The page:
Celeno and Samsung swell consensus that WiFi must be software-driven

Two WiFi developments last week highlighted an emerging trend for vendors to accept that putting a WiFi chip directly into streaming devices can make a wired connection unnecessary, potentially transforming the economics of this market.

With the huge IBC broadcasting show around the corner, we can expect WiFi announcements galore, including moves from smart TV and connected device makers which will swell the growing consensus that the future is about software-driven WiFi,  not just putting clever chips from the likes of AirTies, Celeno and Qualcomm into devices. Only then can features such as client steering and MU-MIMO reach their full potential in supporting the connected home and delivering new viewing formats without hiccups.

The latest iteration of the 802.11ac standards, especially Wave 2 Multiuser MIMO (MU-MIMO), is at the heart of this transition.

The first announcement came from Israeli WiFi chip firm Celeno Communications, which has won a contract with German electronics manufacturer Loewe Technologies to provide silicon and software for smart home entertainment devices. Loewe makes a range of high end TV sets, surround sound systems, and accessories including 3D glasses and remote controls.

Specifics about the type of devices were omitted, but the release said the deal will enable Loewe to provide uninterrupted HD audio and visual experiences for users, delivering gigabit speeds even in crowded environments.

Celeno is supplying its CL2400 WiFi silicon with OptimizAIR WiFi virtualization software, plus the ControlAIR technology, which Celeno says increases throughput using multiple access points (APs), by adding dynamic Radio Resource Management (RRM), a key radio functionality element, and what it calls smart cluster connectivity. The latter drives the decision making for band steering and client steering – software which optimizes the algorithms that dynamically select which antennas should be used when there is more than one AP.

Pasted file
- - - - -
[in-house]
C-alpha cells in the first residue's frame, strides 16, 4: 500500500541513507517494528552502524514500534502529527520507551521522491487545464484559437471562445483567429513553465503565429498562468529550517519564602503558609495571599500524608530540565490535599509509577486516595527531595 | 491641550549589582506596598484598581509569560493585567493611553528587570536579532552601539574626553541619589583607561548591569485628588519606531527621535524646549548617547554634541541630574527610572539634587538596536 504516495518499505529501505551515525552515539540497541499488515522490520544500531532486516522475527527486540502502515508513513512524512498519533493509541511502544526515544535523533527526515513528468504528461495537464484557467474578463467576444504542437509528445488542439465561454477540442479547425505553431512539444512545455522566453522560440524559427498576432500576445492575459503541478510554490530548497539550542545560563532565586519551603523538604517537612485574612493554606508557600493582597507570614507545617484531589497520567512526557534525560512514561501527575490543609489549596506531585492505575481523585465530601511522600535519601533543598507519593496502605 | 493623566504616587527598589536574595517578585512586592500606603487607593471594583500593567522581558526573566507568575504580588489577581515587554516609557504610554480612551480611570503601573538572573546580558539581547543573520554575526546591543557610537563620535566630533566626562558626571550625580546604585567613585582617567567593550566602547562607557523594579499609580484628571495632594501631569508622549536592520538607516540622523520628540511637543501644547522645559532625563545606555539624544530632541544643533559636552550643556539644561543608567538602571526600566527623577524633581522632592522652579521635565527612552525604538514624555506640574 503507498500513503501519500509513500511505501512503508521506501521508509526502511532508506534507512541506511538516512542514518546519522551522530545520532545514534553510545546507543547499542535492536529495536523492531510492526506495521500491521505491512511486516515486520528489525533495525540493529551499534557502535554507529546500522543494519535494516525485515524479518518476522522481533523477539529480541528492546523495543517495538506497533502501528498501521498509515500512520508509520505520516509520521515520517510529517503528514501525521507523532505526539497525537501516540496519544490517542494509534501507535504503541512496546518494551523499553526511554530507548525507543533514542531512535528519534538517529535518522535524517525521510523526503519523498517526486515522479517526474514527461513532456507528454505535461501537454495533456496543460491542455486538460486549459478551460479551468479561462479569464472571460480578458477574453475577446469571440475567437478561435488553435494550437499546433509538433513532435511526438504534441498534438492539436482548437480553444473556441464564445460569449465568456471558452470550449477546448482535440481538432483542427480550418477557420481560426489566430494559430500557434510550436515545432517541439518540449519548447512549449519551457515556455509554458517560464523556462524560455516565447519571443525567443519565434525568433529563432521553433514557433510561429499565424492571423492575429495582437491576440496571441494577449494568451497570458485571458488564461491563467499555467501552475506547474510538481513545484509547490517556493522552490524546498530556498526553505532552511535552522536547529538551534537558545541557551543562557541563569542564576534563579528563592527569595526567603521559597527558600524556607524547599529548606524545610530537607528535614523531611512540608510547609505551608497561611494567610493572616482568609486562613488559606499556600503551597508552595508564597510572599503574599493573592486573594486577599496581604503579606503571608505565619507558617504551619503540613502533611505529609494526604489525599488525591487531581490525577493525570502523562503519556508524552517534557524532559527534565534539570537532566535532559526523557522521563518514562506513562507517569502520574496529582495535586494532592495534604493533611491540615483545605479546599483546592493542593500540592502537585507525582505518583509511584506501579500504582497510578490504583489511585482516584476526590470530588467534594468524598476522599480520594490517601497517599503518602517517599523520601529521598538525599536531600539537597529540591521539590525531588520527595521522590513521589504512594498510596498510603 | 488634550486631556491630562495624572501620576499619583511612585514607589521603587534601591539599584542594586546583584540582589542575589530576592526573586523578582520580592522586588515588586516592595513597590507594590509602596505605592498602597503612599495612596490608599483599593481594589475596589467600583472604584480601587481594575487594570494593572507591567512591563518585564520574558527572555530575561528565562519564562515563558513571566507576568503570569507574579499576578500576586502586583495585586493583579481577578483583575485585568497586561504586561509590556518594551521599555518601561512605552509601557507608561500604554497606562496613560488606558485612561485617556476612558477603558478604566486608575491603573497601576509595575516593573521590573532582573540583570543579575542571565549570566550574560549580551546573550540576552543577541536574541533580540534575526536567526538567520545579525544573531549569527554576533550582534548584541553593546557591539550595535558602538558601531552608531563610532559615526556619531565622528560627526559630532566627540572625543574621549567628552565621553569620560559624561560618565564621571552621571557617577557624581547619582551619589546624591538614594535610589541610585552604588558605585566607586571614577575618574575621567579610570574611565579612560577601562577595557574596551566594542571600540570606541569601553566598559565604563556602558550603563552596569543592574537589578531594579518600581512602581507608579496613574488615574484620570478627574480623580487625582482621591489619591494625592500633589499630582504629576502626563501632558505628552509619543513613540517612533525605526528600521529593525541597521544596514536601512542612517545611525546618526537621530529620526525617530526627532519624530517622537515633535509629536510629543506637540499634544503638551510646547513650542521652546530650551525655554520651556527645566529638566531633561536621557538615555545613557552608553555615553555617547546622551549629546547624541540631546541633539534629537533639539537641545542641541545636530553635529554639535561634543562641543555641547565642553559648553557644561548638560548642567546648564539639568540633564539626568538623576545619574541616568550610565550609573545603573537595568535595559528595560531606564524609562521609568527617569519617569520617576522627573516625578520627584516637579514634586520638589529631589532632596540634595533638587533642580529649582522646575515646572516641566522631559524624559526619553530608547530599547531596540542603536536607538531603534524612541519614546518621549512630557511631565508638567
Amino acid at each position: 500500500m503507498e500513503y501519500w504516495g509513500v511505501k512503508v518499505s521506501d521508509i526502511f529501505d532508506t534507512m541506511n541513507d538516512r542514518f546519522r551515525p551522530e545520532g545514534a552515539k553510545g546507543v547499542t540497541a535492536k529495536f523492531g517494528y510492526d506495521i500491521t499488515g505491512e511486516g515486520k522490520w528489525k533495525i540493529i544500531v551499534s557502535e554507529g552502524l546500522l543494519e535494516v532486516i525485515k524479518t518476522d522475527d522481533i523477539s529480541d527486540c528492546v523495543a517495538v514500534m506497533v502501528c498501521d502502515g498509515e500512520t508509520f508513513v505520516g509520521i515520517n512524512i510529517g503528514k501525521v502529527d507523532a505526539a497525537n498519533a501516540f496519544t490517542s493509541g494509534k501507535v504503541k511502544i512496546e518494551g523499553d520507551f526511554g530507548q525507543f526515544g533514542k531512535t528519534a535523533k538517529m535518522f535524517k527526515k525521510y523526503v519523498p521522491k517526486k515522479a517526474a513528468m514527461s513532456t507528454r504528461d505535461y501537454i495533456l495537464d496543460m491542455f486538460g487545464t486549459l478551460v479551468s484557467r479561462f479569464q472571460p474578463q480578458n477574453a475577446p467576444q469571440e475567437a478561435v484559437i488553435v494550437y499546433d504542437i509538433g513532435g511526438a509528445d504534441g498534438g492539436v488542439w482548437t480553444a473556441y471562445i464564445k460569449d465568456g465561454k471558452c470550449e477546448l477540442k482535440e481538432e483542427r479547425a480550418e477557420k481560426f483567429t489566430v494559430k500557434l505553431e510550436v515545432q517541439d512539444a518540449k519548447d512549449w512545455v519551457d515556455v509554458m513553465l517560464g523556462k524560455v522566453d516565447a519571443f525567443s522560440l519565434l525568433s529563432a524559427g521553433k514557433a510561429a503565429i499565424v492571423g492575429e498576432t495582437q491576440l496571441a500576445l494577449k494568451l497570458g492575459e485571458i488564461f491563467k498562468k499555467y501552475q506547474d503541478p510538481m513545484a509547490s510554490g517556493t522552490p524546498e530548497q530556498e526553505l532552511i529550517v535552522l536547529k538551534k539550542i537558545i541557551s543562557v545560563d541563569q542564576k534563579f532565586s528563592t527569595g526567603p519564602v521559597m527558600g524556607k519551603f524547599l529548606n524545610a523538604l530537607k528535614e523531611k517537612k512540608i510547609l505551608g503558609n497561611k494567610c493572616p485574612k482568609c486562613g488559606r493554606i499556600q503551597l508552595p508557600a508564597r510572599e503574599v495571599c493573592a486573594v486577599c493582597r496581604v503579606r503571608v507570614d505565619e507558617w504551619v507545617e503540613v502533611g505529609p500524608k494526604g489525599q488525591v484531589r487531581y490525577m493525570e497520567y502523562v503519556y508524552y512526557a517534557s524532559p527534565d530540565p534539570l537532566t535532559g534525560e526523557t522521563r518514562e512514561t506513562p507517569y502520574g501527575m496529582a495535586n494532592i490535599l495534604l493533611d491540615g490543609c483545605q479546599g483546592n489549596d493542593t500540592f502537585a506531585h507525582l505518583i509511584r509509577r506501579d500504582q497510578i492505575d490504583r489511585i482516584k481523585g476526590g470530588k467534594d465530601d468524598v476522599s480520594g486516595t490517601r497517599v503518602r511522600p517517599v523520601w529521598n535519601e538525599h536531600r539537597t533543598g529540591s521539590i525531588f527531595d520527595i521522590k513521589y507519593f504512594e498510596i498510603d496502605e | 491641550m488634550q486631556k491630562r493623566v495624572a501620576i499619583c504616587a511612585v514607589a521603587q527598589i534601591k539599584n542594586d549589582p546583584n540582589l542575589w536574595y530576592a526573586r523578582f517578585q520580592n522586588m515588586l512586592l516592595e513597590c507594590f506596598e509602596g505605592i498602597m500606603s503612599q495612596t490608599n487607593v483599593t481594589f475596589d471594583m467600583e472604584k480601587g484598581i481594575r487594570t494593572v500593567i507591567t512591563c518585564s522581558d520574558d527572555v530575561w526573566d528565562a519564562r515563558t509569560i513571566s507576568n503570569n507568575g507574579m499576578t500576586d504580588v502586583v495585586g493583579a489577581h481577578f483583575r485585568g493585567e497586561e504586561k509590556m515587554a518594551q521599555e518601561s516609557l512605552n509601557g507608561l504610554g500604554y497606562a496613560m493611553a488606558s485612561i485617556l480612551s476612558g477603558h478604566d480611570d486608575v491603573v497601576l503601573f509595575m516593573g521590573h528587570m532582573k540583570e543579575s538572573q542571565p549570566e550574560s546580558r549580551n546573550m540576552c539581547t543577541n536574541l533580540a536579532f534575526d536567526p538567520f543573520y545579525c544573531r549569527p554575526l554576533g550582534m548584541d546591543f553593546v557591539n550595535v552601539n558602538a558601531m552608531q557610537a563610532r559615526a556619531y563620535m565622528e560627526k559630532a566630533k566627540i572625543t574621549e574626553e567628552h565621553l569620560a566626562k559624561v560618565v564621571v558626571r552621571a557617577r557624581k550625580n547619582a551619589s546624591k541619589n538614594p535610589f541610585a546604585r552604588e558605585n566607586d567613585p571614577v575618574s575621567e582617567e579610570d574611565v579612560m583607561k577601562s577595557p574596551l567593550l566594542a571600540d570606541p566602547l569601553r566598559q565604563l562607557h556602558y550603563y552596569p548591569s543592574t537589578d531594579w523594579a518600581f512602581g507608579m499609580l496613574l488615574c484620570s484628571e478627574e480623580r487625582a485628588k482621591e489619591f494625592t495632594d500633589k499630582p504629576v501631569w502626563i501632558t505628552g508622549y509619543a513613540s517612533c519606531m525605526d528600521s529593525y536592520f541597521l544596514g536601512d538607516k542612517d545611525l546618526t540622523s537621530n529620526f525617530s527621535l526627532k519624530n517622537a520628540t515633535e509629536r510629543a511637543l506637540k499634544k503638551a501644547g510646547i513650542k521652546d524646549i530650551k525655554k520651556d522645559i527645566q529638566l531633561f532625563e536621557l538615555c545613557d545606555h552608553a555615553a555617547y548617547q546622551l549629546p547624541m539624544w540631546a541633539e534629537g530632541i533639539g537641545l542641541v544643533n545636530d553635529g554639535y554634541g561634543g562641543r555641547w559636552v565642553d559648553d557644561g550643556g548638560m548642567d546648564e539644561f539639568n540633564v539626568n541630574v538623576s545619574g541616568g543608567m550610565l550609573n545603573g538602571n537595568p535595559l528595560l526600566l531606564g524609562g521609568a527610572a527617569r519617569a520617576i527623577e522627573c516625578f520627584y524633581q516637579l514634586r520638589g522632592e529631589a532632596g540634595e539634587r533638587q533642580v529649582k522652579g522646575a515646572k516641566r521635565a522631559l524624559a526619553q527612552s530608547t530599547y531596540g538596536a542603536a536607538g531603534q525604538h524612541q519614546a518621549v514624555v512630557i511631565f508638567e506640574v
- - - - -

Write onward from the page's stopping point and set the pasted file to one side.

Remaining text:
This is an alternative approach to WiFi mesh software, pioneered by Celeno’s main competitor AirTies. Mesh is crucial to a home environment, particularly in MDUs (multi-dwelling units), because if a home does not have a mesh system, there is no way for the gateway to communicate its condition to another AP, or for one AP to collect channel state information for other devices and deliver that to the next AP.

Loewe CTO Michael Pedersen said, “Loewe is above all committed to innovation and quality, and choosing Celeno was another confirmation of this commitment. Our customers are buying a top tier product and they expect that it will work great anywhere in their home on every account, from audio and visual quality, to a seamless streaming experience across multiple devices and Celeno makes this possible.”

Celeno also claims to have a tier 1 account coming in the US, while AirTies has recently secured two major chip licensing deals with Broadcom and Quantenna.

Next up was Samsung, which has dropped a WiFi chip from Qualcomm Technologies into its new line of QLED TV sets. The QCA9379 combo chip supports dual-stream 802.11ac WiFi with the MU-MIMO specification – providing smoother viewing experiences for bandwidth-heavy content such as 4K UHD video.

It says the inclusion of Bluetooth on the chip means doing away with the limitations of legacy infrared remote controls as well as supporting advanced functionality such as voice control – as the QCA9379 interoperates with Qualcomm’s CSR102x Bluetooth Smart SoC. As well as TV remotes, Qualcomm adds that the CSR102x prolongs the life of other battery powered entertainment and gaming devices.

Qualcomm Technologies VP of product management Joseph Bousaba said: “Our QCA9379 solution was designed to support interactive and engaging media experiences in smart TV products, streaming devices, and set top/gaming boxes, thanks to the superior connectivity it delivers.”